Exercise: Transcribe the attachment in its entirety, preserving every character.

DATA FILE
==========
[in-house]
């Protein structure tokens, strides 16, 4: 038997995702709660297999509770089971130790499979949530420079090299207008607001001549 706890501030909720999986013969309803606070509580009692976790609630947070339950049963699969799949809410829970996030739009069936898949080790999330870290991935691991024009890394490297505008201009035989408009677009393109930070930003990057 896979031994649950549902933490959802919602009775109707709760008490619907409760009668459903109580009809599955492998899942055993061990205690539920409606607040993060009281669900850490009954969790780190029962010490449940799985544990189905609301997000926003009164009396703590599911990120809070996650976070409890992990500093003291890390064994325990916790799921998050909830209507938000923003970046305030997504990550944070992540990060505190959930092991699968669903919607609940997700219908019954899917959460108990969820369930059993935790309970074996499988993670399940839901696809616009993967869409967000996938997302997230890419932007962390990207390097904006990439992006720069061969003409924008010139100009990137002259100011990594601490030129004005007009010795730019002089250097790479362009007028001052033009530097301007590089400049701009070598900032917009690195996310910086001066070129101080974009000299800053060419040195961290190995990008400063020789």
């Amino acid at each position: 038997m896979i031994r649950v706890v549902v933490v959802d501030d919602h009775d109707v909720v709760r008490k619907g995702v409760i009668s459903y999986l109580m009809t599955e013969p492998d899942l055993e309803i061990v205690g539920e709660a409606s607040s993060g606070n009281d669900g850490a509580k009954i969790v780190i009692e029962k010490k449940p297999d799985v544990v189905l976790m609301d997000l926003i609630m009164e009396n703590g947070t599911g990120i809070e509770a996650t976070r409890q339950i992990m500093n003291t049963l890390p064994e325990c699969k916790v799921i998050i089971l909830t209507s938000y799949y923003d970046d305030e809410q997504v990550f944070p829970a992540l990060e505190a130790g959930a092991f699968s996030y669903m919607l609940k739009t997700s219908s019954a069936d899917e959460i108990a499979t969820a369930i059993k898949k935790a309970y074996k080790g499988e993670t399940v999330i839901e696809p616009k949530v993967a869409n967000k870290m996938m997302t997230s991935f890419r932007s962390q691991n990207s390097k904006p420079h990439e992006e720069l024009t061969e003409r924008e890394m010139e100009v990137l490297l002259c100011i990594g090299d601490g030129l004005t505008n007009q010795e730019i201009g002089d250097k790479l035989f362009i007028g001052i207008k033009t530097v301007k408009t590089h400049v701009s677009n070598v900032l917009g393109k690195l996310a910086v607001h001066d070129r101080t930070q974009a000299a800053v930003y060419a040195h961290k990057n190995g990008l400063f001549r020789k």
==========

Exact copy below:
[in-house]
């Protein structure tokens, strides 16, 4: 038997995702709660297999509770089971130790499979949530420079090299207008607001001549 706890501030909720999986013969309803606070509580009692976790609630947070339950049963699969799949809410829970996030739009069936898949080790999330870290991935691991024009890394490297505008201009035989408009677009393109930070930003990057 896979031994649950549902933490959802919602009775109707709760008490619907409760009668459903109580009809599955492998899942055993061990205690539920409606607040993060009281669900850490009954969790780190029962010490449940799985544990189905609301997000926003009164009396703590599911990120809070996650976070409890992990500093003291890390064994325990916790799921998050909830209507938000923003970046305030997504990550944070992540990060505190959930092991699968669903919607609940997700219908019954899917959460108990969820369930059993935790309970074996499988993670399940839901696809616009993967869409967000996938997302997230890419932007962390990207390097904006990439992006720069061969003409924008010139100009990137002259100011990594601490030129004005007009010795730019002089250097790479362009007028001052033009530097301007590089400049701009070598900032917009690195996310910086001066070129101080974009000299800053060419040195961290190995990008400063020789």
């Amino acid at each position: 038997m896979i031994r649950v706890v549902v933490v959802d501030d919602h009775d109707v909720v709760r008490k619907g995702v409760i009668s459903y999986l109580m009809t599955e013969p492998d899942l055993e309803i061990v205690g539920e709660a409606s607040s993060g606070n009281d669900g850490a509580k009954i969790v780190i009692e029962k010490k449940p297999d799985v544990v189905l976790m609301d997000l926003i609630m009164e009396n703590g947070t599911g990120i809070e509770a996650t976070r409890q339950i992990m500093n003291t049963l890390p064994e325990c699969k916790v799921i998050i089971l909830t209507s938000y799949y923003d970046d305030e809410q997504v990550f944070p829970a992540l990060e505190a130790g959930a092991f699968s996030y669903m919607l609940k739009t997700s219908s019954a069936d899917e959460i108990a499979t969820a369930i059993k898949k935790a309970y074996k080790g499988e993670t399940v999330i839901e696809p616009k949530v993967a869409n967000k870290m996938m997302t997230s991935f890419r932007s962390q691991n990207s390097k904006p420079h990439e992006e720069l024009t061969e003409r924008e890394m010139e100009v990137l490297l002259c100011i990594g090299d601490g030129l004005t505008n007009q010795e730019i201009g002089d250097k790479l035989f362009i007028g001052i207008k033009t530097v301007k408009t590089h400049v701009s677009n070598v900032l917009g393109k690195l996310a910086v607001h001066d070129r101080t930070q974009a000299a800053v930003y060419a040195h961290k990057n190995g990008l400063f001549r020789k």